CDC: Women More Likely to Experience Anxiety, Depression
Women are more likely to receive any mental health treatment, as are children aged 12 to 17 years
WEDNESDAY, Sept. 23, 2020 (HealthDay News) -- Women are more likely to experience anxiety and depression, and women and older children are more likely to receive mental health treatment, according to new statistics from four data briefs published by the U.S. Centers for Disease Control and Prevention National Center for Health Statistics.
Emily P. Terlizzi, M.P.H., and Maria A. Villarroel, Ph.D., from the National Center for Health Statistics in Hyattsville, Maryland, examined the percentage of adults with symptoms of anxiety using data from the National Health Interview Survey. The researchers found that 9.5, 3.4, and 2.7 percent of adults experienced mild, moderate, or severe symptoms of anxiety, respectively, in the previous two weeks during 2019. The percentage of those experiencing symptoms was highest for those aged 18 to 29 years; women were more likely than men to experience symptoms. In a second study, Villarroel and Terlizzi found that 2.8, 4.2, and 11.5 percent of adults experienced severe, moderate, and mild symptoms of depression, respectively, in the previous two weeks in 2019. The percentage experiencing symptoms was highest for adults aged 18 to 29 years; women were more likely to experience symptoms than men.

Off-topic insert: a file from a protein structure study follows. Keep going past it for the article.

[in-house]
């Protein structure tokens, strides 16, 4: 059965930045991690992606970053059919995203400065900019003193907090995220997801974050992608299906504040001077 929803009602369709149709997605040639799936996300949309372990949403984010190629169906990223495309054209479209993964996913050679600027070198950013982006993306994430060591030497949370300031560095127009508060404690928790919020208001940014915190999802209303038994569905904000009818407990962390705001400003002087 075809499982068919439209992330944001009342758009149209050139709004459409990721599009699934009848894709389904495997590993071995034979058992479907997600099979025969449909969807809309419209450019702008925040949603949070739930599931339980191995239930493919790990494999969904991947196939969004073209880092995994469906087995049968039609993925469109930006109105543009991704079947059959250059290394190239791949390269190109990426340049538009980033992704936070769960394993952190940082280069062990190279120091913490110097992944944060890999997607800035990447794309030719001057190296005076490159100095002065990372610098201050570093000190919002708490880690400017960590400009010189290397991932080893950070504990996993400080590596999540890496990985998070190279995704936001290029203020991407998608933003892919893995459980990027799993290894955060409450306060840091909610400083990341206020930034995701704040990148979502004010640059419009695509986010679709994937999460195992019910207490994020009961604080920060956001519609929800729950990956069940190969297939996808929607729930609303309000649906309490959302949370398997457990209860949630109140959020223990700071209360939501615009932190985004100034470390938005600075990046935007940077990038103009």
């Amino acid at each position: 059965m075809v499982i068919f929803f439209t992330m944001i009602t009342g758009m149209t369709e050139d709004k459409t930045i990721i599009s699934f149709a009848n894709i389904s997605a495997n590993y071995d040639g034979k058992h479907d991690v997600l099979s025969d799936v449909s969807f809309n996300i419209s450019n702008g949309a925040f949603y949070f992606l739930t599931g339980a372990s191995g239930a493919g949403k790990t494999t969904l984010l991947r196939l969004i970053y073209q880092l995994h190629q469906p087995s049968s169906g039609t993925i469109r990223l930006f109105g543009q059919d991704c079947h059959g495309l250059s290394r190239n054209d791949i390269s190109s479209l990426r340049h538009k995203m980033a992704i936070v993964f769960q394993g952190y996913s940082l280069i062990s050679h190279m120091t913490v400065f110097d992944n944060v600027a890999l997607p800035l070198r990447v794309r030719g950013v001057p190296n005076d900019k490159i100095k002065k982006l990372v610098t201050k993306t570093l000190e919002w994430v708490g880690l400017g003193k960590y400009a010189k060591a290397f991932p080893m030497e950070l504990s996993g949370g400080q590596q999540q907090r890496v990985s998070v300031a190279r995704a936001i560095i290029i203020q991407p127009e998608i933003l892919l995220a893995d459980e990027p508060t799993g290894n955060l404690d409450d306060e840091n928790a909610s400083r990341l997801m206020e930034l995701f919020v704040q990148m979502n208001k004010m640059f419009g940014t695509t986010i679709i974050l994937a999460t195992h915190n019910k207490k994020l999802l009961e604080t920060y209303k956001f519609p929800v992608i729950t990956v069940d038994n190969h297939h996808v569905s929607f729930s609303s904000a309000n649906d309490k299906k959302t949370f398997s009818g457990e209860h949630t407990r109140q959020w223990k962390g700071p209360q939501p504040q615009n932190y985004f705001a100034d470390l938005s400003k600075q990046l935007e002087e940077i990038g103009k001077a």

Terlizzi and Benjamin Zablotsky, Ph.D., also from the from the National Center for Health Statistics, examined mental health treatment among adults in the United States in 2019. The researchers found that in the previous 12 months, 19.2 percent of adults had received any mental health treatment, including 15.8 and 9.5 percent who had taken prescription medications and had received counseling or therapy, respectively. The likelihood of receiving treatment was increased for women versus men. In a fourth study, Zablotsky and Terlizzi found that children aged 12 to 17 years were more likely to have received any mental health treatment than those aged 5 to 11 years in the previous 12 months (16.8 versus 10.8 percent). Boys were more likely than girls to have taken medication for their mental health (9.8 versus 7.0 percent).
"The percentage of children who had taken medication for their mental health increased as the level of urbanization decreased, although the receipt of therapy and counseling did not differ by urbanization level," Zablotsky and Terlizzi write.